Show don’t tell. Avoid flashbacks like the plague. Don’t info-dump backstory. Get rid of your prologues.
There is no shortage of advice and rules out there for the burgeoning writer. However, as long as each of the above reveals something about your main character in a vivid and interesting way, I would argue those rules can be seen as—in the immortal words of Captain Barbossa—“more what you’d call ‘guidelines.’”
As a reader, one of my favorite ways authors break these rules is by playing with form and incorporating epistolary or other non-prose elements in their fiction. I adore prose, but nothing makes me more interested in a book than seeing snippets of diary entries, letters, emails, or other types of writing scattered throughout a book’s pages. They’re like little chocolate-covered espresso beans: a sweet, powerful shot of adrenaline for a novel.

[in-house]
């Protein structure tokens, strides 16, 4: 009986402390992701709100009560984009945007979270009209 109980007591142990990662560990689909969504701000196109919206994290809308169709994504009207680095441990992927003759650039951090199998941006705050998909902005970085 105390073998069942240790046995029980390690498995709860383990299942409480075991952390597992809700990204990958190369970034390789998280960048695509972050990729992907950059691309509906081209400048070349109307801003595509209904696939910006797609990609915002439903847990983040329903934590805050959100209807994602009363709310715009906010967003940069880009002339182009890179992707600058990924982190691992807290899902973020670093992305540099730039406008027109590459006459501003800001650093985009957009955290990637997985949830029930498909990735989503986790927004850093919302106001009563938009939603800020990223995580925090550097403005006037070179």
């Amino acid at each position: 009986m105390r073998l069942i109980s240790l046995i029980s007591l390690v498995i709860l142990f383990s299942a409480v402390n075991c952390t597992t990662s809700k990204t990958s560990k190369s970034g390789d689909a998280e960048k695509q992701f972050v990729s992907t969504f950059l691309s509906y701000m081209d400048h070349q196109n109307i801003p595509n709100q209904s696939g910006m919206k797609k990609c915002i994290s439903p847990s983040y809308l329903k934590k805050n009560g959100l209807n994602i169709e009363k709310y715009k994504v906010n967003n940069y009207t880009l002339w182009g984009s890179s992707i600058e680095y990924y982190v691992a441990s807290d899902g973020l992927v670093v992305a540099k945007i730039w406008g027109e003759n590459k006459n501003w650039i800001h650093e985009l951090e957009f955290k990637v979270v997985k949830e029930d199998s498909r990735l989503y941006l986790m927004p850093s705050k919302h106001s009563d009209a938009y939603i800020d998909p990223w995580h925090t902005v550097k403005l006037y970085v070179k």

Why? Because when done right, these scenes can be startlingly efficient in revealing a whole lot about the character and the plot without resorting to tired paragraphs full of backstory and description. I made use of this trick in my debut Girl, 11 when I incorporated podcast transcripts throughout. The novel follows Elle Castillo, an amateur investigator determined to solve the cold case of Minnesota’s most notorious serial killer, The Countdown Killer. Since it’s a cold case, I struggled to demonstrate how TCK had terrorized the community during his years of operation without doing a bunch of flashback scenes or paragraphs of backstory mixed in with the contemporary plotline. When I had the idea to make Elle a podcast host, those pieces fell into place. This gave me an excuse to let her interview people who were directly impacted by TCK’s crimes so they could share their stories in a way that seemed fresh. It also let me show a different side of Elle: the confident, polished investigator she wants to portray for her listeners; in contrast to the impulsive, anxious person readers know her to be from the other chapters.